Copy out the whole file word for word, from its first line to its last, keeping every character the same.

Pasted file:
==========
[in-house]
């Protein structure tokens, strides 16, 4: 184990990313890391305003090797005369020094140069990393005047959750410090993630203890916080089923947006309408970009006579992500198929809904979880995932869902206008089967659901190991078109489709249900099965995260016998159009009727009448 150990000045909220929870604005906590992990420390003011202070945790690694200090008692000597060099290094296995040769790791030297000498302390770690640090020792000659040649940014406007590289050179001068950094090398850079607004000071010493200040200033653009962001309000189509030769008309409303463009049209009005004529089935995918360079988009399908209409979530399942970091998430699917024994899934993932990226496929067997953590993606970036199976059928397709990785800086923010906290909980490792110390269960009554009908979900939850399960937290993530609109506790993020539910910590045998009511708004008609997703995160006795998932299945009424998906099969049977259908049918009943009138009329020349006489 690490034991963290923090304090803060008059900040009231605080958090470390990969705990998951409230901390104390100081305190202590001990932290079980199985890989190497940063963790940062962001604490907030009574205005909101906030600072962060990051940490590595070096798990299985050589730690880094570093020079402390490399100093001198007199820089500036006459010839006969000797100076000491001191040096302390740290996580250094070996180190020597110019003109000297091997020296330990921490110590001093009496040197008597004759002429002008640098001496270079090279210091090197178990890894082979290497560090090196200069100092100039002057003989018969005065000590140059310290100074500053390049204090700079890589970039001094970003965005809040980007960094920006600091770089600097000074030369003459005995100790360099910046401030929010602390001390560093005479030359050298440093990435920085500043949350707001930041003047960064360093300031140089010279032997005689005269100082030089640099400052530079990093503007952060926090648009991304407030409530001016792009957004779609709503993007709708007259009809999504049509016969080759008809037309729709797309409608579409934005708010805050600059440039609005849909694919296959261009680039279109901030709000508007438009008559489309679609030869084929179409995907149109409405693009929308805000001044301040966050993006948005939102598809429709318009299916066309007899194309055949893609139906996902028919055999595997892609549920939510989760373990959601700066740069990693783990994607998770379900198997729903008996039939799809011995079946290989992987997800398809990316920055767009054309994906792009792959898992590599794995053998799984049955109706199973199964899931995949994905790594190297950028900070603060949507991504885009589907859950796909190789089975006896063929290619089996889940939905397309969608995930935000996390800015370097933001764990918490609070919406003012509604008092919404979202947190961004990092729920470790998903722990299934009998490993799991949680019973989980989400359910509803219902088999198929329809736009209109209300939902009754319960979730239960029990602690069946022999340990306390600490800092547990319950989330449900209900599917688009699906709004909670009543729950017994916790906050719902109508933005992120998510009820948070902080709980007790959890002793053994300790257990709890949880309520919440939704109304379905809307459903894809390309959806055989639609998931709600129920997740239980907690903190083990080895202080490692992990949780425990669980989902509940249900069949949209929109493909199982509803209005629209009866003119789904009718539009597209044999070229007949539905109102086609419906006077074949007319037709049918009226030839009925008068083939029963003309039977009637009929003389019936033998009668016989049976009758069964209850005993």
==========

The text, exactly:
[in-house]
């Protein structure tokens, strides 16, 4: 184990990313890391305003090797005369020094140069990393005047959750410090993630203890916080089923947006309408970009006579992500198929809904979880995932869902206008089967659901190991078109489709249900099965995260016998159009009727009448 150990000045909220929870604005906590992990420390003011202070945790690694200090008692000597060099290094296995040769790791030297000498302390770690640090020792000659040649940014406007590289050179001068950094090398850079607004000071010493200040200033653009962001309000189509030769008309409303463009049209009005004529089935995918360079988009399908209409979530399942970091998430699917024994899934993932990226496929067997953590993606970036199976059928397709990785800086923010906290909980490792110390269960009554009908979900939850399960937290993530609109506790993020539910910590045998009511708004008609997703995160006795998932299945009424998906099969049977259908049918009943009138009329020349006489 690490034991963290923090304090803060008059900040009231605080958090470390990969705990998951409230901390104390100081305190202590001990932290079980199985890989190497940063963790940062962001604490907030009574205005909101906030600072962060990051940490590595070096798990299985050589730690880094570093020079402390490399100093001198007199820089500036006459010839006969000797100076000491001191040096302390740290996580250094070996180190020597110019003109000297091997020296330990921490110590001093009496040197008597004759002429002008640098001496270079090279210091090197178990890894082979290497560090090196200069100092100039002057003989018969005065000590140059310290100074500053390049204090700079890589970039001094970003965005809040980007960094920006600091770089600097000074030369003459005995100790360099910046401030929010602390001390560093005479030359050298440093990435920085500043949350707001930041003047960064360093300031140089010279032997005689005269100082030089640099400052530079990093503007952060926090648009991304407030409530001016792009957004779609709503993007709708007259009809999504049509016969080759008809037309729709797309409608579409934005708010805050600059440039609005849909694919296959261009680039279109901030709000508007438009008559489309679609030869084929179409995907149109409405693009929308805000001044301040966050993006948005939102598809429709318009299916066309007899194309055949893609139906996902028919055999595997892609549920939510989760373990959601700066740069990693783990994607998770379900198997729903008996039939799809011995079946290989992987997800398809990316920055767009054309994906792009792959898992590599794995053998799984049955109706199973199964899931995949994905790594190297950028900070603060949507991504885009589907859950796909190789089975006896063929290619089996889940939905397309969608995930935000996390800015370097933001764990918490609070919406003012509604008092919404979202947190961004990092729920470790998903722990299934009998490993799991949680019973989980989400359910509803219902088999198929329809736009209109209300939902009754319960979730239960029990602690069946022999340990306390600490800092547990319950989330449900209900599917688009699906709004909670009543729950017994916790906050719902109508933005992120998510009820948070902080709980007790959890002793053994300790257990709890949880309520919440939704109304379905809307459903894809390309959806055989639609998931709600129920997740239980907690903190083990080895202080490692992990949780425990669980989902509940249900069949949209929109493909199982509803209005629209009866003119789904009718539009597209044999070229007949539905109102086609419906006077074949007319037709049918009226030839009925008068083939029963003309039977009637009929003389019936033998009668016989049976009758069964209850005993």